Download the eGuide, 4 Reasons to Hire a Chargeback Management CompanyThere are costs and benefits associated with customer service automation, which is why it’s always necessary to have human agents dealing with the areas in which automation may fall short.

First, the good stuff. If you need to expand your customer service coverage, automation is much cheaper than hiring additional staff. Automation supports the productivity of your human customer service agents, giving them more time to handle difficult inquiries and helping them avoid burnout on rote, repetitive responses.

It keeps your call and email volume down and reduces the wait time for customer service. Best of all, automated systems don’t need sleep or lunch breaks—they can make 24/7 customer service availability possible for smaller merchants.

The downsides? Automated responses can feel impersonal, and when customers encounter them at unexpected or unwanted times, they can come across as barriers to getting help from an actual human agent. They also show their limitations pretty quickly when customers have nonstandard issues or complicated situations to explain—even the latest AI chatbots get stumped by novel problems.

Who Should Use Customer Service Automation?

Customer service automation is not a necessity for every merchant. If you don’t deal with a large number of customer service interactions on a daily basis, and your customer service staff has a manageable workload even during your busiest sales seasons, then you might not need to automate anything.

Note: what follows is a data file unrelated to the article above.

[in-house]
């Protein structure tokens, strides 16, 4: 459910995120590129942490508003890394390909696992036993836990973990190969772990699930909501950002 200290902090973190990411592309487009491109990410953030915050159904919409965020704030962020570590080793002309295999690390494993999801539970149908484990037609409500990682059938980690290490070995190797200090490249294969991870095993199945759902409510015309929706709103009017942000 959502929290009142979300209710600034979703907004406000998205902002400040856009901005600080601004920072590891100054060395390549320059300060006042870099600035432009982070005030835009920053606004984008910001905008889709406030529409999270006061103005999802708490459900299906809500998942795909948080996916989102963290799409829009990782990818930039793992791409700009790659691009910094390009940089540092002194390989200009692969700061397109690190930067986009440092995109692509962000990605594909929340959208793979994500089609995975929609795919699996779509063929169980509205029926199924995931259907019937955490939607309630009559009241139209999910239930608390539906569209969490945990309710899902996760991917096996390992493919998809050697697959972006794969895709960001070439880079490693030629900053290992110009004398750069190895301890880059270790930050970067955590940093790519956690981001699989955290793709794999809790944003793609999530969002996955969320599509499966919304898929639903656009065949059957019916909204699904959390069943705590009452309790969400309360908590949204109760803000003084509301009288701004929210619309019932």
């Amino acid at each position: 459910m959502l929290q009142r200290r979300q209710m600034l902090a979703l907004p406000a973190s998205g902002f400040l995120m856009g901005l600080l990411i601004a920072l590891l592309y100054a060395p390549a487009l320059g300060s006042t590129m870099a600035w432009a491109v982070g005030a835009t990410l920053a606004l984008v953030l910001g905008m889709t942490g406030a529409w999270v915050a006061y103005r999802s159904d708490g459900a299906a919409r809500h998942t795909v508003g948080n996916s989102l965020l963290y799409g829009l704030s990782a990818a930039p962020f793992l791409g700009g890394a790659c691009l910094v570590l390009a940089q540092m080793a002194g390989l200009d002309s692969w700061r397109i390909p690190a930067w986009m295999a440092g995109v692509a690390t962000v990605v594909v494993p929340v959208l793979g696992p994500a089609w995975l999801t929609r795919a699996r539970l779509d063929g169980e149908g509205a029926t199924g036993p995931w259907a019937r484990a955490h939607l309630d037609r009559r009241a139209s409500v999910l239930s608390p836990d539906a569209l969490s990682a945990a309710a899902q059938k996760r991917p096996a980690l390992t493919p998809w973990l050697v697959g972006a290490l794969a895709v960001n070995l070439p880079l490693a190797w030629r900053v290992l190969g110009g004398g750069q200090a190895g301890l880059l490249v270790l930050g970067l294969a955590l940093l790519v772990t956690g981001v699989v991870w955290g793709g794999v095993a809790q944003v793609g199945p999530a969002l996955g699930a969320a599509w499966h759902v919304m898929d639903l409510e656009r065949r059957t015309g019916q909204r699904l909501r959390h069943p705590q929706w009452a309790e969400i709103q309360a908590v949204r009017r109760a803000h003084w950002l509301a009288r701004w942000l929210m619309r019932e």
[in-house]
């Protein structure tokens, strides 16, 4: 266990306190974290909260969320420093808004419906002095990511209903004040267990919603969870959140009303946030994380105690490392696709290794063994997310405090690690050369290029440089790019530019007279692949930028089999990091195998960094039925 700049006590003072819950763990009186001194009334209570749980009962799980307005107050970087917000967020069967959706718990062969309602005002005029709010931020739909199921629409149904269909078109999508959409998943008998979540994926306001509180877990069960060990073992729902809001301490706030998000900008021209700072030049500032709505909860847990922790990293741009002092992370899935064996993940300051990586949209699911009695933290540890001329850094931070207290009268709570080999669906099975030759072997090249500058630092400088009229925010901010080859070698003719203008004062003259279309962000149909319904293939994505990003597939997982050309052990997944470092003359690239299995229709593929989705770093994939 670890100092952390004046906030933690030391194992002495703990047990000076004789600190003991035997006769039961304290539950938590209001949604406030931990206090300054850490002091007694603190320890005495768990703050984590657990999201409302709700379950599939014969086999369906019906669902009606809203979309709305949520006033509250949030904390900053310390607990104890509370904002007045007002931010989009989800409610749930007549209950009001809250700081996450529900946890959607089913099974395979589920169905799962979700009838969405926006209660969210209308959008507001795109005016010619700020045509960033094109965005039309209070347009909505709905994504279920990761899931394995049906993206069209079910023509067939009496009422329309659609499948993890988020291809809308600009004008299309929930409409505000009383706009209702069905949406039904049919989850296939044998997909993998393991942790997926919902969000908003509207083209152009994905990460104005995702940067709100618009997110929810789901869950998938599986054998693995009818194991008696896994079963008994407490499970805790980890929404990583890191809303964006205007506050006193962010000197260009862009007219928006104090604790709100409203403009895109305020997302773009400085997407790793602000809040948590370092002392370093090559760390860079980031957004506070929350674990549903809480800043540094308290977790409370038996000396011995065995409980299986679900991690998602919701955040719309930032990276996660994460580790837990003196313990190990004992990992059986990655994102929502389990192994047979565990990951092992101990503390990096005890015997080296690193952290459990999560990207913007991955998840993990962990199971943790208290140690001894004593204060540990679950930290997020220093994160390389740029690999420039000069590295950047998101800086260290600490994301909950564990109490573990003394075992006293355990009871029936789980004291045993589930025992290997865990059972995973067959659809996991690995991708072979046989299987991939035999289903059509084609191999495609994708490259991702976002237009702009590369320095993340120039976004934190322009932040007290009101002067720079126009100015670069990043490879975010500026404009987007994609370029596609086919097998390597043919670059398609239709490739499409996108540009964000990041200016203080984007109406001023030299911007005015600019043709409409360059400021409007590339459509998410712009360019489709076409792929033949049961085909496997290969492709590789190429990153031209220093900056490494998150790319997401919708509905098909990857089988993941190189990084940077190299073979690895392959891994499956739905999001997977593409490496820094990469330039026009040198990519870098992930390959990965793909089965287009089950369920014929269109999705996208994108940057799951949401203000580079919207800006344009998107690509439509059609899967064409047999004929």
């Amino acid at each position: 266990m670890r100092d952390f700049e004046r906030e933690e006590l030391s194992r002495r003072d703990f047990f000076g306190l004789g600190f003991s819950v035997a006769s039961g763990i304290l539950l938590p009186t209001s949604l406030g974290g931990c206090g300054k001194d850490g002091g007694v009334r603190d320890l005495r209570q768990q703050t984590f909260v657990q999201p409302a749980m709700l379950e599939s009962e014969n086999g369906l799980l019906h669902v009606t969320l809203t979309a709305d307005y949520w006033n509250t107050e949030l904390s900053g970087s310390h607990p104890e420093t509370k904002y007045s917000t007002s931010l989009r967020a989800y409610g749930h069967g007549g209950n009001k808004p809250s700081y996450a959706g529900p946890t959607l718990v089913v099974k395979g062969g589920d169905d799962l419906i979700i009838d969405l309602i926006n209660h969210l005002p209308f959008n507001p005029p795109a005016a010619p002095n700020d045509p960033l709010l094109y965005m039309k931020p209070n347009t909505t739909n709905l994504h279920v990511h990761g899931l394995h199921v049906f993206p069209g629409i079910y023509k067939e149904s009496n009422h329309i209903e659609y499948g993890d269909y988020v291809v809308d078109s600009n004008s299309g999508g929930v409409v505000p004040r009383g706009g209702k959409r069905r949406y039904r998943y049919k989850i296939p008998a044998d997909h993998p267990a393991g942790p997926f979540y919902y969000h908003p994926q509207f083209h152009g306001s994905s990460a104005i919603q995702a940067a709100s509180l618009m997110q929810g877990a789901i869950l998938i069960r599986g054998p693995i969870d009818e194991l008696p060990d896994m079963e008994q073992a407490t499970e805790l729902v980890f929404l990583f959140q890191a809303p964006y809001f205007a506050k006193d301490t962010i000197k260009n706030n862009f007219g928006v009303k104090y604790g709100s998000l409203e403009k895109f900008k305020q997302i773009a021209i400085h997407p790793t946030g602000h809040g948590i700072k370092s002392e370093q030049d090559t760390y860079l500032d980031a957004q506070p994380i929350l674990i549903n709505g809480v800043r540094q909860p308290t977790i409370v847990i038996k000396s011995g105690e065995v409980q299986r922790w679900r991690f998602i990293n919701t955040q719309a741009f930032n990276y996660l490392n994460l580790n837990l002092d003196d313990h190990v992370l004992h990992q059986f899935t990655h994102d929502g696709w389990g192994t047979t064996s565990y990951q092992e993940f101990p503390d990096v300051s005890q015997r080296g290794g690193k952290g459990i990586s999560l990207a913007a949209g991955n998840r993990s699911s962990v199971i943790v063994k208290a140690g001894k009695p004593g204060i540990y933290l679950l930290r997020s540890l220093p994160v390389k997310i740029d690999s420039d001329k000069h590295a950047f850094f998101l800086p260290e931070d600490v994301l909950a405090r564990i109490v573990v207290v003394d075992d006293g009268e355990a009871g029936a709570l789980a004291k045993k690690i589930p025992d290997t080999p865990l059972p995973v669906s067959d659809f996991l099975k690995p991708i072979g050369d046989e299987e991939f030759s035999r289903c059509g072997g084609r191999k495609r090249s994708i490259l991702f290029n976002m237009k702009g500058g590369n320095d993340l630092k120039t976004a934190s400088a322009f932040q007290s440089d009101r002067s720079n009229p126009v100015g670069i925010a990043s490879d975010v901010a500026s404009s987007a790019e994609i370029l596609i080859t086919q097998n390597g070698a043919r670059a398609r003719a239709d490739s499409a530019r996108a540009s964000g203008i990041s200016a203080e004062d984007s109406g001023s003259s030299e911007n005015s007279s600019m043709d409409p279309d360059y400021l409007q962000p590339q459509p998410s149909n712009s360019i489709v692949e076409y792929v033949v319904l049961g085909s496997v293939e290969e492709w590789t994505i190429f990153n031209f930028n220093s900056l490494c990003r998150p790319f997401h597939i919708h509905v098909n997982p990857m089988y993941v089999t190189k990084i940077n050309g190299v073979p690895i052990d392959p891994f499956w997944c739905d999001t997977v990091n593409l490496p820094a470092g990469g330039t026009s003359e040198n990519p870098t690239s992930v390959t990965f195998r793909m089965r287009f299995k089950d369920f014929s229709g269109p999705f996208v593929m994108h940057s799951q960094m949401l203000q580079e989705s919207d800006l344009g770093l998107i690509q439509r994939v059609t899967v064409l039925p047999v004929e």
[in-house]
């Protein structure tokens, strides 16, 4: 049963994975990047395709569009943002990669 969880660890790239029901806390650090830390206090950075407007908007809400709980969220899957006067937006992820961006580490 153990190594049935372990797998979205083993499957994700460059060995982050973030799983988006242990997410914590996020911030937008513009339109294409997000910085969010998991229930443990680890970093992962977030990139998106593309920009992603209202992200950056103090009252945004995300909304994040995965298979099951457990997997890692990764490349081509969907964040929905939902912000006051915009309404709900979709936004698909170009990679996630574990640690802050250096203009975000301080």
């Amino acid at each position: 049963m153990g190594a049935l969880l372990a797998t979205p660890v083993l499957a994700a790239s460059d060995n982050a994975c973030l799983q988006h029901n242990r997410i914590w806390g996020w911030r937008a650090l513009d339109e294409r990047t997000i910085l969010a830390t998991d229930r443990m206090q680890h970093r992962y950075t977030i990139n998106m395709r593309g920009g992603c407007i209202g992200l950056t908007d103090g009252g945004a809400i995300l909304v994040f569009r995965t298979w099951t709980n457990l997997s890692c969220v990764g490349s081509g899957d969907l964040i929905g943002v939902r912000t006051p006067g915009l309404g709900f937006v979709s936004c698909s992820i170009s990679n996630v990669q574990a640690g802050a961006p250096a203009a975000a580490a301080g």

If you’re a merchant who gets a lot of customer service inquiries, and finds yourself occasionally (or frequently) overwhelmed with the volume to the point where your staff can’t always respond in a timely manner, then you stand to gain the most benefit from customer service automation.

How Should Merchants Get Started with Customer Service Automation?

For the most part, consumers—especially younger ones—are favorably disposed toward customer automation, as long as it helps them resolve their issues faster. The first step in implementation is to identify the aspects of your customer service where automation could make the most immediate difference.

Start with the obvious: the most common, easily-answered questions your agents get. Chatbots and self-serve knowledge bases can field these questions for you. It also helps to look at customer service automation as a collaborative process: the automation isn’t there to deflect customer service inquiries, but to quickly connect the customer to the information they need, whether that comes from an AI or a human agent.

With that in mind, your automated processes should always come with an “escape hatch,” a way for them to quickly disengage from the automated system and connect with a real live person.

Conclusion

Excellent customer service can help merchants avoid chargebacks by resolving product issues, correcting shipping errors, and identifying the customers who are sufficiently bent out of shape that they need a little something extra to keep them happy, whether that means a refund or just some human empathy.

Automation can’t do all of these things, but it can take the pressure off of your customer service agents and allow them to focus on providing the best help they can.

By strategically deploying automation in customer service, merchants can create better customer experiences and bolster their chargeback defense at the same time. When customers are satisfied and disputes can be avoided, everyone wins.